The Obama administration is proposing new requirements for how animals are to be treated when their meat is sold with the certified organic label.
The U.S. Department of Agriculture rule clarifies how organic producers and handlers must treat livestock and poultry throughout the animals' lives, including when they are transported and slaughtered.
The rules set maximum indoor and outdoor living space requirements. Barns, pens, coops and other shelters, for example, have to be big enough for the animals to lie down, stand up and fully stretch their limbs without touching other animals or the sides of the shelter. They must also be designed to allow the animals to express normal patterns of behavior.
Under the USDA’s proposal, organic livestock would also receive “unencumbered” access to the outdoors at all times unless the animals need to be confined to protect them from predators.
“As part of the definition of the outdoors, livestock must have access to the soil in a manner that maintains or improves the natural resources of the farm and does not degrade soil or water quality,” the agency said in its rulemaking.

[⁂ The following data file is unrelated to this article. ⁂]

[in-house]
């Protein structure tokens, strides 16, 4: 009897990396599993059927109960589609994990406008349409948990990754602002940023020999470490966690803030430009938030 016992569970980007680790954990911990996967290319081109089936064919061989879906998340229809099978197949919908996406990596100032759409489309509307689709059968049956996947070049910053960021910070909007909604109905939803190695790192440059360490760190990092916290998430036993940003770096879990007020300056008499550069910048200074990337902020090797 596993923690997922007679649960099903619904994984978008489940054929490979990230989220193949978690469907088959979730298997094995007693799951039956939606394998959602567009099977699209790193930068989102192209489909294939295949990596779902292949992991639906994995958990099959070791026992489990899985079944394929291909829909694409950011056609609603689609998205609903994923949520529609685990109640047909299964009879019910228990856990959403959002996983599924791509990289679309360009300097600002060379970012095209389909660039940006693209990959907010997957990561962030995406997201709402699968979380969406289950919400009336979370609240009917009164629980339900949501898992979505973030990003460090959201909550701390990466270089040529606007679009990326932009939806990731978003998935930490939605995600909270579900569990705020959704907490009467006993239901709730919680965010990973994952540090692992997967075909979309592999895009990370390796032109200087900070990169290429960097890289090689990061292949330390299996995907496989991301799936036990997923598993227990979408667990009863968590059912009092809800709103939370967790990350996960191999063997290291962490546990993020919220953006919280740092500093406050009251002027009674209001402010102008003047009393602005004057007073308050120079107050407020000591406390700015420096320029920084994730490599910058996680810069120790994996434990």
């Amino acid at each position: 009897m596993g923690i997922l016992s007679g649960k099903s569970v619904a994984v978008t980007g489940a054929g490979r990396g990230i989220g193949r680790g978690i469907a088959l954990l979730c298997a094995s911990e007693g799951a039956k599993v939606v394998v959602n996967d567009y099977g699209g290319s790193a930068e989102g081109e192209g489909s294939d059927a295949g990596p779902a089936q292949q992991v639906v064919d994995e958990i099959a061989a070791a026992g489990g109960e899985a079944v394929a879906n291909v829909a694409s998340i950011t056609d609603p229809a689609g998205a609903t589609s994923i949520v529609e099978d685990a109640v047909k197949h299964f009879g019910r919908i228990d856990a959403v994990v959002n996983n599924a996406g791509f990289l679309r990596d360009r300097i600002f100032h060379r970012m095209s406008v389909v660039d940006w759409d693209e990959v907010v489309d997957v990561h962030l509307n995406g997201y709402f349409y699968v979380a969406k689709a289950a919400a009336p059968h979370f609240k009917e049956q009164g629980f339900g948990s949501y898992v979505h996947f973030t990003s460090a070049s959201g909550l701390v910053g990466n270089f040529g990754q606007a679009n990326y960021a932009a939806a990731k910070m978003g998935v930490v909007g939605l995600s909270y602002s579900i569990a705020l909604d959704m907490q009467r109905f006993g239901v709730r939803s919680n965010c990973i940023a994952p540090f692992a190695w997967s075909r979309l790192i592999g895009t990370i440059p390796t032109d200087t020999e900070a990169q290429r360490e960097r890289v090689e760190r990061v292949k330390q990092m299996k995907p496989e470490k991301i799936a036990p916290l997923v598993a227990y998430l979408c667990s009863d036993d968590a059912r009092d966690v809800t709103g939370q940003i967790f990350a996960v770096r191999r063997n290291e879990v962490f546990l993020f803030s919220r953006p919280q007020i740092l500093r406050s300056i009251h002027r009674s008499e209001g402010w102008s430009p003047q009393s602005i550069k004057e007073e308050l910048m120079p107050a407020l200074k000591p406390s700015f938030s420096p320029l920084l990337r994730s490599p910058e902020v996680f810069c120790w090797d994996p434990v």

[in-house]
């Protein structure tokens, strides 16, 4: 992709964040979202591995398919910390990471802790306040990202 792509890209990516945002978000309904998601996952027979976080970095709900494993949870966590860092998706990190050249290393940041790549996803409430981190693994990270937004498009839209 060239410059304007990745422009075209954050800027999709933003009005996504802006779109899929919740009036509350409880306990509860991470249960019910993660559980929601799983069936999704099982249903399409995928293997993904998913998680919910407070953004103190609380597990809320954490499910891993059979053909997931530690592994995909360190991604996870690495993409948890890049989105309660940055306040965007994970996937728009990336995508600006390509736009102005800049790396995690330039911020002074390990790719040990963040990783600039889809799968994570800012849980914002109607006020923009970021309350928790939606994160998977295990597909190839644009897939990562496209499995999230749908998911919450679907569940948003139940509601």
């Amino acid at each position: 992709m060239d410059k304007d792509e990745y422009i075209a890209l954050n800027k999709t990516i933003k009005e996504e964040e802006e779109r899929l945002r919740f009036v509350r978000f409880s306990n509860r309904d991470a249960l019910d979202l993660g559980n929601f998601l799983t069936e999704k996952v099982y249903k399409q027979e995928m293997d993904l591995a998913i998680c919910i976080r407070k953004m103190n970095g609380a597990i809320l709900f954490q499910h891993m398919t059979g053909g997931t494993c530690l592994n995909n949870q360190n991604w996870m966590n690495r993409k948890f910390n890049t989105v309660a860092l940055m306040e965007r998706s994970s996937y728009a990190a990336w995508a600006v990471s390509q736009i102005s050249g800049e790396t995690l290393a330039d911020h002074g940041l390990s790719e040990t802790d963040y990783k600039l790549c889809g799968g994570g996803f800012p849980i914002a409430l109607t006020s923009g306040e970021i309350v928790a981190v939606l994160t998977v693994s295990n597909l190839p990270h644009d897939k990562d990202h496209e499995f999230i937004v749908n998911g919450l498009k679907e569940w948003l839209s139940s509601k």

Sick, injured, weak, disabled, blind and lame animals would have to be medically treated or euthanized.
The USDA estimates the rule will cost organic farmers $9.5 million to $24.1 million per year over the next 13 years, and public benefits are estimated to range from $14.7 million to $62.6 million per year.
The Animal Welfare Institute (AWI) said the proposed regulations are “desperately needed.”
"The lack of specific requirements for animal welfare has resulted in great variability in the level of animal care provided by organic producers,” Dena Jones, the AWI’s farm animal policy director, said in a statement. “Some producers raise animals on pasture with high welfare, while others raise animals in a manner similar to conventional, intensive agriculture. In some instances organically raised animals are never even given the opportunity to go outdoors.”
The AWI urged the agency to expeditiously finalize the rule.
The public will have 60 days to submit comments on the agency’s proposal once the rule is published in the Federal Register.